High Water Harpeth

August 24, 2016  |  Conservation, Reports, Uncategorized  |  Share

Now that late summer is upon us and we have even seen the first glimpse of fall with a couple of 60 degree nights, it is definitely worth noting the amount of rain we have seen this summer versus years past. Late August usually finds the water levels in the Harpeth River at some of their lowest, with residents seeing the first of the falling leaves while walking across crunchy grass. I for one am mowing more than usual these days, especially while waiting for the high water to drop and clear up some. 

 2016 has proven to be an entirely different animal for the river especially, with higher water levels being enjoyed by the fish and especially those of us who use the river on a recreational basis. The fish see the benefit of high water from a security and feeding standpoint, as cloudy/stained water provides them with additional cover, and stronger currents stir up many additional feeding lanes and options for them. Bigger fish have a tendency to broaden their horizons and move around more in higher water conditions, which can be very fruitful for anglers in the right place at the right time. From a recreational standpoint, the high water gives boaters the opportunity for quicker floats and even eliminates the need for portaging in some situations. While this is in no way an endorsement to go float the river when it is maxed out and looks like chocolate milk, ideal recreational floating levels occur 2-3 days following a rain event. And of course, life jackets should be worn.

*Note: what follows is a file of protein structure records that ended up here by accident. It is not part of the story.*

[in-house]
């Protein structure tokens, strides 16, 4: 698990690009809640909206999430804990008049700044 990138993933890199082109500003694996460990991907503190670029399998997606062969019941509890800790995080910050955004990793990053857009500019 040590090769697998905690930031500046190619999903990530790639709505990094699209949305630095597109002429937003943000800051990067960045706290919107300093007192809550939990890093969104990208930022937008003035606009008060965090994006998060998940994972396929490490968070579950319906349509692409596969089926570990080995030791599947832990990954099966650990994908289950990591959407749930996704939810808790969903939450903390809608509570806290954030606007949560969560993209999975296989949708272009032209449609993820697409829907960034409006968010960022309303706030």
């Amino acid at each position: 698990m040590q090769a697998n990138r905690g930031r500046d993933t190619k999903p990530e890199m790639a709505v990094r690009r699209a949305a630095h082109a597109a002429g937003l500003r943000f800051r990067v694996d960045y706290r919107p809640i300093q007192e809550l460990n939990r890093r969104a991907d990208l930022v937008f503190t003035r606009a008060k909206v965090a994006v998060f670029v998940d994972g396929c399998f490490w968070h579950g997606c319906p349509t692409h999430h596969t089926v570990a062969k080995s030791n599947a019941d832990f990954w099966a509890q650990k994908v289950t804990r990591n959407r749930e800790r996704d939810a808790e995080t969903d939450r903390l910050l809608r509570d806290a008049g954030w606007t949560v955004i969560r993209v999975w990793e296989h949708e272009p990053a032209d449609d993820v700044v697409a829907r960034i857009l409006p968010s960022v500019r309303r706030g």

The rain in August alone have brought the river up on several occasions and have been scattered enough to maintain strong water levels that benefit boaters and anglers alike. At the time of this writing the river is dropping from some strong rains over the past weekend, and I find myself more than anxious to drop the boat in and knock on the door of some fishing holes to see what’s new. The most encouraging thing about the water levels this summer has been the steady amount of boat traffic that the Harpeth is seeing. While that may not be what many die-hard anglers want to hear, it is the truth. The Harpeth is being noticed, and most of all, the Harpeth is being enjoyed. Let us not forget that we are all stewards of this resource and leave it cleaner than you found it. Until next time, I hope to see you on the river!  

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